You're seeing the roll-top closure system I used, identical in most respects to a dry-bag. Just tuck the opening into a fold to fit the space between the two buckles, and roll. Then over the top you're seeing my top-strap. I designed this to be removable, as you'll see in the next photo, and it both compresses the bag and adds a space to strap on additional bulk. Also, it divides the large back mesh pocket, in-case I prefer smaller areas to organize gear.
The top-strap is held on by two 1/2" ladder locks. At the end of the webbing I just sewed two stops as you'd see at the end of a webbing strap. These are quite easy to remove with a little effort, but very secure under pressure.
Lastly the volume:
Plenty of space in there. I didn't even run the bungee all the way up the sides because I just won't need it. Nice to know that I have the option in the future.
Other successes include a Primaloft (6oz/yard, the thicker stuff) "Minima" insulated vest (kit from Thru-Hiker), in canary yellow at 6.5oz, a brown wool tunic, weighing in at 13oz, a ripstop (1.1oz/yard, because I'm a 135lb feather-weight) hammock (48" wide) with amsteel guylines and nylon tree-huggers, all adding up to 8.8oz, and I'm working on my tarp/poncho today. The tarp/poncho is made of PU coated digital camo seconds I grabbed from backwoodsdaydreamer.com at under $3 a yard, but I'm paying for it in weight. This stuff weights something like 2.5oz/yard and my "UL" hammock set up will probably hit the 2lb mark by the time I'm done. If I had the cash left I'd shell out for a cuben tarp, but for now I think I'll make this work. As Ryan of BPL mentioned on a blog post he wrote last year, it's about getting out there; and I quote: "Spreadsheeting is interesting, pivoting means you have some amount of intelligence, but trust me when I tell ya: walking is where it’s at."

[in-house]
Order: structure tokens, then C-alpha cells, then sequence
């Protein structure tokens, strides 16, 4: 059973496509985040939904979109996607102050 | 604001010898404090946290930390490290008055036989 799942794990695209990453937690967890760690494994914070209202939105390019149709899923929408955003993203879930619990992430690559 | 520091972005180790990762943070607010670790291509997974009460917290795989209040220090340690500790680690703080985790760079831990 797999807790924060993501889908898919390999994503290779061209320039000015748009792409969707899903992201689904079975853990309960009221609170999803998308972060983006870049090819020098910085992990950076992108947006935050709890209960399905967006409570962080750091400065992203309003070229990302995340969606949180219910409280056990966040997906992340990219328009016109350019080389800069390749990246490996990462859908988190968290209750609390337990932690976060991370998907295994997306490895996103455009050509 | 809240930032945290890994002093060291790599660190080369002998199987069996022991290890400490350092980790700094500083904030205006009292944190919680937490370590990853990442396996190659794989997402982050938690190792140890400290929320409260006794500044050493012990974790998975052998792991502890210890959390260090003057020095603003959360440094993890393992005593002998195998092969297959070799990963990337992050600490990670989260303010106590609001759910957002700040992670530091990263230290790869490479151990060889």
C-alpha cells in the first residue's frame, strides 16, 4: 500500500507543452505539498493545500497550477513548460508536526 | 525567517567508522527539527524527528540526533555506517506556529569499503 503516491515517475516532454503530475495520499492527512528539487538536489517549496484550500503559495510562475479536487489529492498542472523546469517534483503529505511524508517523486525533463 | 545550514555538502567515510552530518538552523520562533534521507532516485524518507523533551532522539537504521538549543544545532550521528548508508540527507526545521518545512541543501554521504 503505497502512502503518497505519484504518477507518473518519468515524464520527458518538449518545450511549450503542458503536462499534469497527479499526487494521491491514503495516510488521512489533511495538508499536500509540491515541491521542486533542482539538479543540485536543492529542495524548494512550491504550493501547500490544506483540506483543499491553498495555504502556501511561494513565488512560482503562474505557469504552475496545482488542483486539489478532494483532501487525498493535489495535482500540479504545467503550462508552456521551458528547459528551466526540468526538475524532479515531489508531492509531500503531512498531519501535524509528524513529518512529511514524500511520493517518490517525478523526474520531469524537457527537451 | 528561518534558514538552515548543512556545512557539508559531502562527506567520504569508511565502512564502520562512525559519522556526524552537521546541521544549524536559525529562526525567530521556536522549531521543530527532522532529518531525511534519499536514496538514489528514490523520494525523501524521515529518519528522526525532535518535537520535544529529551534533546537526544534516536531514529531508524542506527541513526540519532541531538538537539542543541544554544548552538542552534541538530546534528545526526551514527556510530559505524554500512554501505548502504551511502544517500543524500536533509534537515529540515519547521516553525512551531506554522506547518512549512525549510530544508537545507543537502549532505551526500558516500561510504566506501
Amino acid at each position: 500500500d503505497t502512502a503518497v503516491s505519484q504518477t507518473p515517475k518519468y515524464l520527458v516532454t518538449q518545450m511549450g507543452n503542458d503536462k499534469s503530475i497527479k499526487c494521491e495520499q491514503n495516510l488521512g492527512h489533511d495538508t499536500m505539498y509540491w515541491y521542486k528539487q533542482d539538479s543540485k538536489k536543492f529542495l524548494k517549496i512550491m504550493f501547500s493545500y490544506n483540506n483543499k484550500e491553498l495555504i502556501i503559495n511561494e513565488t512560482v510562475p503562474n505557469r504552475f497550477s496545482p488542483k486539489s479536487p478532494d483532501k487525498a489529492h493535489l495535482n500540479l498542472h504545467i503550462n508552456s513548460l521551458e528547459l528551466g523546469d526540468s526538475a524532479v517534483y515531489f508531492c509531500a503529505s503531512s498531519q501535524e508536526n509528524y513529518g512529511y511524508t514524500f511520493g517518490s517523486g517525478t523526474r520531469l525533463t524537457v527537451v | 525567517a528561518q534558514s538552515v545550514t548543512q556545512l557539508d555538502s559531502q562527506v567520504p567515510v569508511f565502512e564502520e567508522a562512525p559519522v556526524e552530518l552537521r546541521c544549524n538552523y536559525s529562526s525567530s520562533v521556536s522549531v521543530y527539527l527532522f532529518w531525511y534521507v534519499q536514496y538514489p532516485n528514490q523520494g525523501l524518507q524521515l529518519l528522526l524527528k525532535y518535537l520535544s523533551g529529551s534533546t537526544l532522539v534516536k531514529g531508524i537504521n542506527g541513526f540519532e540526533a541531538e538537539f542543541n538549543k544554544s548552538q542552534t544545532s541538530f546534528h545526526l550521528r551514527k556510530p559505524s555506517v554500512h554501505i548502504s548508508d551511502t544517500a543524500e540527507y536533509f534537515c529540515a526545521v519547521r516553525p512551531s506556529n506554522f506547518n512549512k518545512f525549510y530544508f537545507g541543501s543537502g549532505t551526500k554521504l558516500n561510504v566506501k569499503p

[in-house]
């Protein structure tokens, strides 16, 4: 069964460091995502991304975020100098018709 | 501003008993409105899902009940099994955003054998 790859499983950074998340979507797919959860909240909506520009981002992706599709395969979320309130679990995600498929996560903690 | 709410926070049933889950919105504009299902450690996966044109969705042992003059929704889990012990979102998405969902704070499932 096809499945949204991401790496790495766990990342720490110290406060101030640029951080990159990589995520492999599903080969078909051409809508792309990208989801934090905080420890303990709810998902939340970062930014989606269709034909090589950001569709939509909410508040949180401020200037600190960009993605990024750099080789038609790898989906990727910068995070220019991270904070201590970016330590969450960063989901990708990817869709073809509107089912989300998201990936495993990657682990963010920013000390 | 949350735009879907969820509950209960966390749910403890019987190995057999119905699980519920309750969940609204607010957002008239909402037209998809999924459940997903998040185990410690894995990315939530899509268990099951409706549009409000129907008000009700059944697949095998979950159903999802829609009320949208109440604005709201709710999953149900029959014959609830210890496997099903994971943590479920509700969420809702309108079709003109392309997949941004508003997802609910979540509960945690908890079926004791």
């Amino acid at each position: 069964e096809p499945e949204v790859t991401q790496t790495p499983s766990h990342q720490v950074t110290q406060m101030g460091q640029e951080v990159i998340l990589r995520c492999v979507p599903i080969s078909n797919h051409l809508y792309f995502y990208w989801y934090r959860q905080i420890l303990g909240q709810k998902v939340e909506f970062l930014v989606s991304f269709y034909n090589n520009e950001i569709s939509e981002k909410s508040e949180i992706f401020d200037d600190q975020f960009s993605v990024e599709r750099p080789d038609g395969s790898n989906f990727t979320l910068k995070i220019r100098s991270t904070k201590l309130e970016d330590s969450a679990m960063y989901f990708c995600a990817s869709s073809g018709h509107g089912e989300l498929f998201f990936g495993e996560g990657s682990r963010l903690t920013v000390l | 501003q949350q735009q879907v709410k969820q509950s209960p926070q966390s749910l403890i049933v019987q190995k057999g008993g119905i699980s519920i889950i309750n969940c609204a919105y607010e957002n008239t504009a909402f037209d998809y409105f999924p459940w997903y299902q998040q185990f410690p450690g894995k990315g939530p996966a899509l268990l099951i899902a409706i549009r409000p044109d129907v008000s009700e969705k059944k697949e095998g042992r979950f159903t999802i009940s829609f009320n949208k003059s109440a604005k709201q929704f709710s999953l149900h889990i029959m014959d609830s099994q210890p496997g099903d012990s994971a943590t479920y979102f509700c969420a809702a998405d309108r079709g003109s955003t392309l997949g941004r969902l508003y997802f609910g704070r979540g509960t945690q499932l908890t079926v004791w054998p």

My big failure: the Libery Ridge wind-breaker from Thru-Hiker. I thought after I'd survived the annals of cramming heavy-weight Primaloft into french-seams (the vest) that making a simple wind-breaker would be a walk in the park. Just ordinary french-seams right? Nope. For some very intelligent reason, no doubt, the pattern is truly interesting, with about every seam being a curve that weaves back and forth. I took my time and made very careful seams, but in the end the seams wouldn't lay flat on my body (as they should have) and it seemed the sizing was way off. My vest, also from Thru-Hiker was a size extra-small, and even with the additional heavy batting and my thicker-than-intended seams, fit me like a charm. The shell was size small but seems to be incredibly off, too short at the sleeves, too short at my waist and tight around the shoulders. Granted I'm a funny shaped guy (tall, lanky, very slender) but I'm not sure that these unique seam locations make for a better breaker if it's hard to keep them true to the pattern, by the time you're done sewing them twice around alternating curves. This is all just a defense of my skills. I'm sure this pattern works wonders for some people.